Banter at the Bar – Pass the Lipitor.

A universal and mandatory topic amongst self funded travelling retirees is one’s health or rather lack of it, together with an almost pharmacopeia like forensic analysis of side effects of one’s medication. This is pure theatre, or rather more accurately a complex TV soap opera combining elements of “What”s my Line” with “Big Brother”.

On the Bay of Islands cruise, we are all seated around a large table on the upper deck before dinner. It begins with an innocent female, remarking that she experienced angina last year and had an angiogram. She is now taking Aspirin and Lipitor. There is a polite silence. A slightly more overweight and breathless woman then chips in that she had a “massive heart attack” 2 years ago and had 2 stents. She was on something
stronger than Aspirin not sure of its’ name – “a little blue tablet” as well as double dose cholesterol tablets.

Another polite pause, but this almost boastful admission, sets off what can only be described as an avalanche, as it rapidly emerges that of the 12 people around the table, 9 have had “stents” and the winner of this “Cardiac Cup” turns out to be Shirley from Southport who has had in total 6 stents inserted on more than one occasion and what’s more, during the last cardiac intervention, she “died on the table”.

Now to most God fearing men, this should be a sobering revelation and indeed there was a further momentary silence as the mental picture of Shirley dead but not quite buried, washed over the group. But Shirl the Girl rose up from the dead, proof positive that one’s cardiologist is nearest to God. These morbid thoughts melted as rapidly as polyunsaturated margarine, on a pancake stack. A round of applause quickly followed, more I suspect in deference to Shirley’s cardiologist, than to the patient.

By this stage of the proceedings, the tragic woman who had the courage to initiate the Cardiac Cup race, sat in her chair, accepting without question, the unspoken truth that she had been well and truly eliminated from this “Big Brother” contest. I felt quite sorry for her. She presented as rather innocent and “sweet”, yet isolated and avoiding eye contact, morosely siping her Moselle, gorging on salted cashews and I suspect, toying with the idea of throwing it all in and starting to smoke again. She had only just successfully stopped smoking 5 months ago …. For the fifth time.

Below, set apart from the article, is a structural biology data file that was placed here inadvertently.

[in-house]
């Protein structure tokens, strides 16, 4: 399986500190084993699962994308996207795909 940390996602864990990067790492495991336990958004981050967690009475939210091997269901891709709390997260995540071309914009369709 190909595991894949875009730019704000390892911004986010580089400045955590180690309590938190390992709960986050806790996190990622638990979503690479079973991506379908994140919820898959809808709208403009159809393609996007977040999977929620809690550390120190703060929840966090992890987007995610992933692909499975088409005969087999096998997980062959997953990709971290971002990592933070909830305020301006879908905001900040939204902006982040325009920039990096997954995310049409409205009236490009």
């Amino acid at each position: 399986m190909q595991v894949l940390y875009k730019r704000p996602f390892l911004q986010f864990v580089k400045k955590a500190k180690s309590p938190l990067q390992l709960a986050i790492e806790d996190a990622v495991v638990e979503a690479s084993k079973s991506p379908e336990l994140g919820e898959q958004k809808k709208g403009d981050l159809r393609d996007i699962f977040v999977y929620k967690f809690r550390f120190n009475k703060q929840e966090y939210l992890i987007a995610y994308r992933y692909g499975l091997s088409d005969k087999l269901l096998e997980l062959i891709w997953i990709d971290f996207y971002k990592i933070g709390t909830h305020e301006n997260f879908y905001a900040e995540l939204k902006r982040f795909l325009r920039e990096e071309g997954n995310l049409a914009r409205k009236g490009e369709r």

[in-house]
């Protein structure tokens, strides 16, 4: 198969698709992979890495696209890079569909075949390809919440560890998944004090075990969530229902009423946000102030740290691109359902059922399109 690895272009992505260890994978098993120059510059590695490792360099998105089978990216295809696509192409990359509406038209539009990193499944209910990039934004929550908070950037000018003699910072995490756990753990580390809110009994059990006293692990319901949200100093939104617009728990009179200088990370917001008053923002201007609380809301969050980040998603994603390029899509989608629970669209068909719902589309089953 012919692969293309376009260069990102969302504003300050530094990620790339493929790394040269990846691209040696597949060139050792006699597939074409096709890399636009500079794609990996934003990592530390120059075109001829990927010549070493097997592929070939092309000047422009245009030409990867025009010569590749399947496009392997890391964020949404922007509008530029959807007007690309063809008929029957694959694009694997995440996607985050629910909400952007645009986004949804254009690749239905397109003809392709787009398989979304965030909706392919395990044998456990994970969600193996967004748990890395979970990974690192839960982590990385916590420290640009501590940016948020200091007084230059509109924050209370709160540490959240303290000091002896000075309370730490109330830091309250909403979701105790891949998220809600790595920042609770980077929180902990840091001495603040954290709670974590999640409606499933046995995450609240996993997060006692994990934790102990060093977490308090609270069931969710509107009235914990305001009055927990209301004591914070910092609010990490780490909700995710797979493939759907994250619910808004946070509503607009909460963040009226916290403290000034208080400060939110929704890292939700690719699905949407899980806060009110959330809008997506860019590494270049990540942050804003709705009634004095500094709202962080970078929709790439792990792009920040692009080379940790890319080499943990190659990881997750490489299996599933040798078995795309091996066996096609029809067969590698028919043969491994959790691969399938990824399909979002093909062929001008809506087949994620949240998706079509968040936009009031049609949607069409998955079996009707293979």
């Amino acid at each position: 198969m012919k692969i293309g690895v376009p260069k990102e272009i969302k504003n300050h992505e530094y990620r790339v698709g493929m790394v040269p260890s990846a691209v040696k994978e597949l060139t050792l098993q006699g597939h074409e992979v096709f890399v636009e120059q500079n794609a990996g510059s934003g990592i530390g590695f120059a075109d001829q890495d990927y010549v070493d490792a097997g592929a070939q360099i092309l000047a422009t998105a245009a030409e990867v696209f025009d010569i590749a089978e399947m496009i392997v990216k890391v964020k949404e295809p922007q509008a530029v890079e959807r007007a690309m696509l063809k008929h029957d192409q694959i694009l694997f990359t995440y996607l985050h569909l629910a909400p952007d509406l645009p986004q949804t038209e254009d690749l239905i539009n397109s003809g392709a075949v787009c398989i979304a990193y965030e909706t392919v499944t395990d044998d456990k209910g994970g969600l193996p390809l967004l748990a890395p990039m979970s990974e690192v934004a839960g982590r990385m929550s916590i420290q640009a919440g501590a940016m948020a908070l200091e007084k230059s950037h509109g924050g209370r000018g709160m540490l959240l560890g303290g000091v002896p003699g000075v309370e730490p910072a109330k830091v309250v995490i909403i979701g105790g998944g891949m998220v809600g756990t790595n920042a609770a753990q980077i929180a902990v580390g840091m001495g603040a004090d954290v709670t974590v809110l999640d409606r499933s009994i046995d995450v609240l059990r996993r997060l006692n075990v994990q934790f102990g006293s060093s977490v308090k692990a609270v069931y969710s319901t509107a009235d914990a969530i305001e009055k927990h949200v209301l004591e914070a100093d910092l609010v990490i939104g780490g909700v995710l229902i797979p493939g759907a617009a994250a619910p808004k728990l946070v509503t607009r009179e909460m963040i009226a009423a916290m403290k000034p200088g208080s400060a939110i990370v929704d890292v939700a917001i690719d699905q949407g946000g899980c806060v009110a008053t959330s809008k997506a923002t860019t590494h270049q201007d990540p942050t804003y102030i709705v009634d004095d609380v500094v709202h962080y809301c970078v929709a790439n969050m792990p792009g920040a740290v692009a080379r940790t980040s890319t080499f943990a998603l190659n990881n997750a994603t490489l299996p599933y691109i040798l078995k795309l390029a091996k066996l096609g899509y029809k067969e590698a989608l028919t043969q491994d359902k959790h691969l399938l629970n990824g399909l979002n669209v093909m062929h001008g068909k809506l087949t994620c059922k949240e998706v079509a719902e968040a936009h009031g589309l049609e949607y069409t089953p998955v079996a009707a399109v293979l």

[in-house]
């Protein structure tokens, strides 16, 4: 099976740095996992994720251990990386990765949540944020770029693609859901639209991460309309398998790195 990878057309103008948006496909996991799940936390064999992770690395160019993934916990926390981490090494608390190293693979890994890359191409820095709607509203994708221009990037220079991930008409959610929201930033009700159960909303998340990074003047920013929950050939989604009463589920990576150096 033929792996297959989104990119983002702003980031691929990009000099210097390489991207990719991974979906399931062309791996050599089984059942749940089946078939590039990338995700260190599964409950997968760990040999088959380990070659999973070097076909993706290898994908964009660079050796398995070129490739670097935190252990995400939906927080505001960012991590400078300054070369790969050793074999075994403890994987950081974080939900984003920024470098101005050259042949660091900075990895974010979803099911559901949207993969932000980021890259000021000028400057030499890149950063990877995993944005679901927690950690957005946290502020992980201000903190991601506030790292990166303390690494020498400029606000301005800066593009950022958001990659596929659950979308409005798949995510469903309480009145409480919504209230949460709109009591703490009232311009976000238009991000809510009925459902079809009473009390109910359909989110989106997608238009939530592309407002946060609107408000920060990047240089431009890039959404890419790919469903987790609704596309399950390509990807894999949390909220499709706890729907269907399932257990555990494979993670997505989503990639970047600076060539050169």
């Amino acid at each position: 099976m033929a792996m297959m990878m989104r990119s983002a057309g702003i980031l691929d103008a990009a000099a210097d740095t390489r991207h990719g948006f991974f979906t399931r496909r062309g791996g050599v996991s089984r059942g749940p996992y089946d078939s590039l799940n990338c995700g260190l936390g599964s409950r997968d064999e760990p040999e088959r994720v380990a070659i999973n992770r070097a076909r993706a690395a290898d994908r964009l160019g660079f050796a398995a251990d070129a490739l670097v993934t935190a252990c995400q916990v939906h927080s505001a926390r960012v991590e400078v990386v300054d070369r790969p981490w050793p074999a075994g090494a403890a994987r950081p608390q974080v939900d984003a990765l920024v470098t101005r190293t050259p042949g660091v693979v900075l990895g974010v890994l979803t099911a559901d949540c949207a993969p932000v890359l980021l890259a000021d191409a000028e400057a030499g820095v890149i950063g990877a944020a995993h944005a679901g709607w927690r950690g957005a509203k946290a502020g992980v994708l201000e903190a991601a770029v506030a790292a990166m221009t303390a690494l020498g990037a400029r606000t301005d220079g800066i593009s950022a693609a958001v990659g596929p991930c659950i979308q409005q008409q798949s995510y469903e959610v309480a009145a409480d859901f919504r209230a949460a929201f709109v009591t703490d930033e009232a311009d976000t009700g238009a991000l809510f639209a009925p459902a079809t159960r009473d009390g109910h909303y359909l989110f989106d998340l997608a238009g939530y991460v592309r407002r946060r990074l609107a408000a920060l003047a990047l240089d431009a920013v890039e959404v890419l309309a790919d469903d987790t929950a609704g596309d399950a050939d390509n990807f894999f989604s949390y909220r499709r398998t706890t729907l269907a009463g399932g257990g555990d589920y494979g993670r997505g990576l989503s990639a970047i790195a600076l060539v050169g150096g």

But over in the blue corner weighing in at 128 kg in the Bermuda shorts, was Brian. He sighed and rather too noisily, banged his empty beer glass on the table. This had the desired effect of shocking the group out of their collective maudlin thoughts on Shirley’s brush with mortality. He announced to all that he had had a “tachyarrhythmia”, which basically meant that he, Shirley-like, had dropped dead in the bar at the Golf Club, but was resuscitated with “Packer Paddles” and now has a device under his skin which should he have another episode of the aforementioned “tachyarrhythmia” – would activate and shock him back to life.

Shirley, justifiably concerned that she was about to lose her prime position in the Big Brother cardiac contest, asked what every one wanted to ask but were too afraid to do :”what is a tachyarrhythmia”? Once this had been sorted out, the heart beats too quickly – although Brian’s explanation was intentionally designed to be complicated and confusing rather than clarifying, he bared his chest to reveal a neat surgical scar and a match box sized device under his skin, strategically embedded just above where most people vaguely knew the heart was. Shirley, gracious in defeat, asked the first woman if she might have a glass of her Moselle. The concept that no matter how many times Brian dropped dead, that little device would resurrect him, was fantastic in the literal sense. Shirley’s cardiologist may be nearest to God, but surely Brian’s WAS God? But Brian’s time in the limelight was to be short lived, for lurking in the shadows, on a deck chair was a well tanned man about to give a theatrical performance that even Sir John Gielgud would acclaim.